Simi Valley Runkle Canyon
Simi Valley Runkle Canyon is the newest community being offered in Simi Valley.
With over 91 percent of its 1,595 acres preserved as open space, Runkle Canyon will maintain its natural beauty for existing and new neighbors to enjoy.
The community balances the important preservation of open space with the need to create quality housing for families and seniors that is close to jobs and integrated with existing neighborhoods and infrastructure and services. Runkle Canyon will offer many recreational opportunities for the residents of Simi Valley throughout the open space. Most of that space will be preserved in its natural condition with a series of publicly accessible hiking, bicycling and equestrian trails. The trails will connect to the city and regional trail system, including the Albertson’s Motorway. The remaining open space is reserved for a five-acre passive park with picnic areas and kiosks highlighting the significant history of the area. The goal is to improve the community by enhancing the way you live your life – nature, recreation, friends, family and play all close at hand. This vibrant community blends the best of the past and the present, replicating the warmth and charm found in the Runkle Ranch of old and Simi Valley’s existing neighborhoods.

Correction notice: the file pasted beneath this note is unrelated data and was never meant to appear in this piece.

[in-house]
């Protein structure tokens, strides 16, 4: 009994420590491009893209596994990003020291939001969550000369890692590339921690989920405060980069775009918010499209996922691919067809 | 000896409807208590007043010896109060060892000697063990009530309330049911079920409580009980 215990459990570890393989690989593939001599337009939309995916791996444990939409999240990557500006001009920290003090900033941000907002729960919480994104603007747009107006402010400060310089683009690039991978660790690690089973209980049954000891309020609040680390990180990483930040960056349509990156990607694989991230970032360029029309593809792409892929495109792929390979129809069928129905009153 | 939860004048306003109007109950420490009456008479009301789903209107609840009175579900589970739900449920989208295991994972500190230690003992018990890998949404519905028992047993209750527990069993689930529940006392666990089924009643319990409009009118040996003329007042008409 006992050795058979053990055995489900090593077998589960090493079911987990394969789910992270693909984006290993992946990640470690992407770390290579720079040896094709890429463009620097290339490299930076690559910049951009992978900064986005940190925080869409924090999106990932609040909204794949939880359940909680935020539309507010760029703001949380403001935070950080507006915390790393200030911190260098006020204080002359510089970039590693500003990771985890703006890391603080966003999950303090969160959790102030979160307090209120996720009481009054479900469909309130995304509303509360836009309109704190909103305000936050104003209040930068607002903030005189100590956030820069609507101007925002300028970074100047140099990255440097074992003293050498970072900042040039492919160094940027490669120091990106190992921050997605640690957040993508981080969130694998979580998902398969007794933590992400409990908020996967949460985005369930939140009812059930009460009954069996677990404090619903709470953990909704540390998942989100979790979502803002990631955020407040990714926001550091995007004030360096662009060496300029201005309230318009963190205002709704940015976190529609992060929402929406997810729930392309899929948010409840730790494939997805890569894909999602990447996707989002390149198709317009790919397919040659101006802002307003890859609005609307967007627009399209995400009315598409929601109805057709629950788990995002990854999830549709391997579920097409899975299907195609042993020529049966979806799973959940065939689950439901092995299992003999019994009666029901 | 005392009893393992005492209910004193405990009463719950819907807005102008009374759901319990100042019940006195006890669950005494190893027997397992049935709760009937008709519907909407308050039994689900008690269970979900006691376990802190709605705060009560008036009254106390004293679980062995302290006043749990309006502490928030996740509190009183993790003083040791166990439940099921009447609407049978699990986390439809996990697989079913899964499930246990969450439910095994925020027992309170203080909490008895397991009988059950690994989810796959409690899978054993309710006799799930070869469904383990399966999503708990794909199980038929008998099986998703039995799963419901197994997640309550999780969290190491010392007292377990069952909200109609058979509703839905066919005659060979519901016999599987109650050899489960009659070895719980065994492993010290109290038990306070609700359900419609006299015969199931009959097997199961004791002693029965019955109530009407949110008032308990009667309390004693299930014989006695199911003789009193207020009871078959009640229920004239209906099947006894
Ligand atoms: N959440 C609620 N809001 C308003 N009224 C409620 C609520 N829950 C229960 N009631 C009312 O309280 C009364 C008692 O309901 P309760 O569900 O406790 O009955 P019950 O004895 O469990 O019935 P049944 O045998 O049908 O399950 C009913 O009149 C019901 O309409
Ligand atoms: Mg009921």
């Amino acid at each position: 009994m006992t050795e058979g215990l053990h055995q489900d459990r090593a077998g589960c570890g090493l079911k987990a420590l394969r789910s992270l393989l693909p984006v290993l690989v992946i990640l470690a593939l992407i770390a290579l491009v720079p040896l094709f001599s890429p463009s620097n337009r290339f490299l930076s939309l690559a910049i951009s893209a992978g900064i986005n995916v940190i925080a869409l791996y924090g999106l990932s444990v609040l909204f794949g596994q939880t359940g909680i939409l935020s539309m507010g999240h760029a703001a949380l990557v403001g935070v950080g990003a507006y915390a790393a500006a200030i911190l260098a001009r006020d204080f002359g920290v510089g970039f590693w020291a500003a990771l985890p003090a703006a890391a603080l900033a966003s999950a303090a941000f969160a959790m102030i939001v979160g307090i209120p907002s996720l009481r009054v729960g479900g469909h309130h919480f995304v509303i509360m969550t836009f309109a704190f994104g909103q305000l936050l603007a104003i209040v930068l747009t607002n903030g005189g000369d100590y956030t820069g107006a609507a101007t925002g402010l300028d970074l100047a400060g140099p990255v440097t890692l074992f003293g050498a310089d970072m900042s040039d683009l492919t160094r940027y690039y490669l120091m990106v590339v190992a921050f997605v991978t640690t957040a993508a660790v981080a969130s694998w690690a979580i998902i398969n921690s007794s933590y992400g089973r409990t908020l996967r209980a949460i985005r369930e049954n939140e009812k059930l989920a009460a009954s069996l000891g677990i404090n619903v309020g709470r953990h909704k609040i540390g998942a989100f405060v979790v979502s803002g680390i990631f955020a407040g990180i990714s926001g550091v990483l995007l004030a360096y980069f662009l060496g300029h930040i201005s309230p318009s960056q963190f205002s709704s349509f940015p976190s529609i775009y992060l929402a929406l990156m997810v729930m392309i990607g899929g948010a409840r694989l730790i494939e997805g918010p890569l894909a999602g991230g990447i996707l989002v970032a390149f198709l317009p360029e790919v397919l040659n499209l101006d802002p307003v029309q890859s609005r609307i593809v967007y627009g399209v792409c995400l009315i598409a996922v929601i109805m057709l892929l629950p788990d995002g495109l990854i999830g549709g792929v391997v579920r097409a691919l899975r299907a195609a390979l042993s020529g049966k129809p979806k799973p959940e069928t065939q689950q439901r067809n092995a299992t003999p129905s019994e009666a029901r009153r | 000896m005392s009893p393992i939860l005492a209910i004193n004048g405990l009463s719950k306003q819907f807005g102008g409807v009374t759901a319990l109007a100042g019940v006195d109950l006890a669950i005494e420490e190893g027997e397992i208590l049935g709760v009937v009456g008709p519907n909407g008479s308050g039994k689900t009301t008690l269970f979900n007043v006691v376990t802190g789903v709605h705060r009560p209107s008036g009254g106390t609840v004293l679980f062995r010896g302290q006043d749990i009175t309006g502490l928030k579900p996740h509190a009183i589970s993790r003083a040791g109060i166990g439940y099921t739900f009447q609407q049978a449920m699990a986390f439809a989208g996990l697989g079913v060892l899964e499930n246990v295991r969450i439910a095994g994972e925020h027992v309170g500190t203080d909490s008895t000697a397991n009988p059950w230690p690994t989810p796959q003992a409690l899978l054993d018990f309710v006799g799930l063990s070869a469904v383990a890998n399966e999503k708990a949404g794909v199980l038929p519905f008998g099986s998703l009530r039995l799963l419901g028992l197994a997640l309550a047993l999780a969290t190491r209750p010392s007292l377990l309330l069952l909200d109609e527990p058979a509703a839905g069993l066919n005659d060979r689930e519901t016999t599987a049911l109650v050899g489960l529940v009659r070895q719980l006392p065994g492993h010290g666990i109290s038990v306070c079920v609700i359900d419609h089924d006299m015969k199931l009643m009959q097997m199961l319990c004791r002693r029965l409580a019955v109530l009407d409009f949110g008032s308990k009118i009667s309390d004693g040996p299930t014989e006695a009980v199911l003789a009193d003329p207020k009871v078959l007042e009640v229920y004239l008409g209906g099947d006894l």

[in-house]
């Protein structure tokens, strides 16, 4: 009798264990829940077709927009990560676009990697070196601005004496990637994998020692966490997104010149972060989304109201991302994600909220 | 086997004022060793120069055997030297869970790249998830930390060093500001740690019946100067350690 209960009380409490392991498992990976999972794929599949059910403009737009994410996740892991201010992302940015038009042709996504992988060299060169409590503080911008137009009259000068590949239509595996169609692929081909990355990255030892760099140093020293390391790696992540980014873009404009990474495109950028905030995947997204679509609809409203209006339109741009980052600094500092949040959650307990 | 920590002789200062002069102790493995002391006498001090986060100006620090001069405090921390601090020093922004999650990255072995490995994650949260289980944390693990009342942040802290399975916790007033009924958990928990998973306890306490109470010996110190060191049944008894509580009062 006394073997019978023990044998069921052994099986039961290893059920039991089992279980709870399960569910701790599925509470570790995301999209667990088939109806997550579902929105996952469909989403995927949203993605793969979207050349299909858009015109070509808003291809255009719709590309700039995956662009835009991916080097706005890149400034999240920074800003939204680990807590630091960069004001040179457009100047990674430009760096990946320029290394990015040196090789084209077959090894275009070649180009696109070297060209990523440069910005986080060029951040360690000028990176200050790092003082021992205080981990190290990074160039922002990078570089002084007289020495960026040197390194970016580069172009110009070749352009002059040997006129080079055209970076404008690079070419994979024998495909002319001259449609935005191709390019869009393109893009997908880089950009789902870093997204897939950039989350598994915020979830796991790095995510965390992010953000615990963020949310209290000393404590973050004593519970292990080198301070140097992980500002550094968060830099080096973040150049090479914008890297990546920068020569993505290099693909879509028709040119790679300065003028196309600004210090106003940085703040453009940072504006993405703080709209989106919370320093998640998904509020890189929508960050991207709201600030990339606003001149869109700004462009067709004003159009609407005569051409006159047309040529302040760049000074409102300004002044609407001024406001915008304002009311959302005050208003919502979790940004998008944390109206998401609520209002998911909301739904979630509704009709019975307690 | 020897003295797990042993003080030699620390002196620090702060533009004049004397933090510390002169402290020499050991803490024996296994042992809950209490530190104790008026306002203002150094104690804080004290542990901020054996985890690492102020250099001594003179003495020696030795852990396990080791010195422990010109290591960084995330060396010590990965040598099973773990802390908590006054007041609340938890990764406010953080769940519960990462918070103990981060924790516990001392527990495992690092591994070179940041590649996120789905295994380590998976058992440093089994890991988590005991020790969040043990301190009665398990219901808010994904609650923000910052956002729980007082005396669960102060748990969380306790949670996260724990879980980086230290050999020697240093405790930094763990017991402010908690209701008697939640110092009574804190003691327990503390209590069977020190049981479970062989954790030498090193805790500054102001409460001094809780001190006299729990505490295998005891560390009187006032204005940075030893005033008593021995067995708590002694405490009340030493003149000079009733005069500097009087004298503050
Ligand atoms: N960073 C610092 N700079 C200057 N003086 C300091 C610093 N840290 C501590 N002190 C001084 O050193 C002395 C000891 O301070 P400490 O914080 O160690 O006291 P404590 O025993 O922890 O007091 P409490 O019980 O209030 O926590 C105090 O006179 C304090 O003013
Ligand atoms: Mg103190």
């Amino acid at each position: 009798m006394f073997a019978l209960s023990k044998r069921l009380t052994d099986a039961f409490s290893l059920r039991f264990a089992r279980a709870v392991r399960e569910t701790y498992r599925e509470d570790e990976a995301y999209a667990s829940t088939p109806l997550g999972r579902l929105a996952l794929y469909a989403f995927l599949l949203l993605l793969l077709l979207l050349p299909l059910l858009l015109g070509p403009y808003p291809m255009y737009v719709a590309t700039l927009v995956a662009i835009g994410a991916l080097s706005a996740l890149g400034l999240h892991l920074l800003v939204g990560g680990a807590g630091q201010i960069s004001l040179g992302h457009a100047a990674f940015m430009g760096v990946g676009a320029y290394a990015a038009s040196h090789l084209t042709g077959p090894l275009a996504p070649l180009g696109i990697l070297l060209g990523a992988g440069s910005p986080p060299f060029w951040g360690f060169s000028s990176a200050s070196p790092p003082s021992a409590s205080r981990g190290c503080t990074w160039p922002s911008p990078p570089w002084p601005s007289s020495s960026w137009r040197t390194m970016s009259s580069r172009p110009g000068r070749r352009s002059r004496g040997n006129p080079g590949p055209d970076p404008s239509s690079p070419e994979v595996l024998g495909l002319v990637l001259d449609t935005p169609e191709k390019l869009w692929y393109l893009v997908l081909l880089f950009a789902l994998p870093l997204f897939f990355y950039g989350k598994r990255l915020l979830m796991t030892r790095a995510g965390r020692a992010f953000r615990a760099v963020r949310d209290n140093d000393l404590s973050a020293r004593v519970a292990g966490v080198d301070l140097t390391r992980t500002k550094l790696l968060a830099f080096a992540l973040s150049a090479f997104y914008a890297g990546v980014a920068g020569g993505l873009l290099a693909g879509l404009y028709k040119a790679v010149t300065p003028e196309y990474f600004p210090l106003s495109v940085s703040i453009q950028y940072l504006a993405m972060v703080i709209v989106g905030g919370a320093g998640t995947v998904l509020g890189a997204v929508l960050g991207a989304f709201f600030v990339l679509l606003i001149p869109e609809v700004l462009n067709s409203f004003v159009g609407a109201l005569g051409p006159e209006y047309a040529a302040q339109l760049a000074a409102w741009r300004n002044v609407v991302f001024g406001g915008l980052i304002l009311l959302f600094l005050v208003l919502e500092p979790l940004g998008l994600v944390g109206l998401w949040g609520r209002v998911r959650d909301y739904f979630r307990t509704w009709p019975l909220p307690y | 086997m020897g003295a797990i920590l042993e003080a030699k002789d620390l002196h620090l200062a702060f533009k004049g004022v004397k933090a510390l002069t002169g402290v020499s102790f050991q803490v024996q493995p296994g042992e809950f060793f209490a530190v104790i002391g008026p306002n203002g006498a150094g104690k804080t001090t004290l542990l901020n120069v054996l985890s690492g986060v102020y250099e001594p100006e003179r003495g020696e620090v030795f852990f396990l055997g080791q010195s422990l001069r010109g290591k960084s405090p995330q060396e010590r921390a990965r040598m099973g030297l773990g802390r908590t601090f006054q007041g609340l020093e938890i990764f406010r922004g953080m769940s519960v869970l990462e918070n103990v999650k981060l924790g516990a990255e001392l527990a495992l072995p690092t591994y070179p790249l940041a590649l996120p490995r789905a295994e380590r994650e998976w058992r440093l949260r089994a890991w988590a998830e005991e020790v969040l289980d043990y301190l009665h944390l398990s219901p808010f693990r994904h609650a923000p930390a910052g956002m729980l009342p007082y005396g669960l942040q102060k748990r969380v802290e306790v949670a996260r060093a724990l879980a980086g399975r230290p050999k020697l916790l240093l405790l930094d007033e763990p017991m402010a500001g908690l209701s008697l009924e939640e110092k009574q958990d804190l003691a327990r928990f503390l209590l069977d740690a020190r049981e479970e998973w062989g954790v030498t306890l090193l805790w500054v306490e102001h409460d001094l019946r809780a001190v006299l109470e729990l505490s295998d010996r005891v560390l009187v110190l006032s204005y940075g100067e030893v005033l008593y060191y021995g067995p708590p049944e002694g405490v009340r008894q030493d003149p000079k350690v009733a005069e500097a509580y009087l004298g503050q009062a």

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History Of Runkle Canyon:
In 1904, the Runkle family moved to Simi Valley where they raised their six children on a cattle ranch at the South side of the valley. Like most ranchers, the Runkles grew grain and operated a blacksmith shop. They also operated a mule train, transporting items between the San Fernando and Simi valleys. In later years, they planted and harvested walnuts.
Still standing to this day is an earthen dam built for soil and water conservation. Such dams were basic to Simi Valley agriculture in the 1930s and 40s until modern flood control was built to drain all our canyons to the Simi Arroyo without damage to property below. Later, a commercial sand and gravel business was operated within Runkle Canyon until it was closed in the mid-1980s. The property was also a favorite backdrop for many Hollywood film and television productions.
The Runkle family still follows their “cowboy background” living nearby and actively involved in the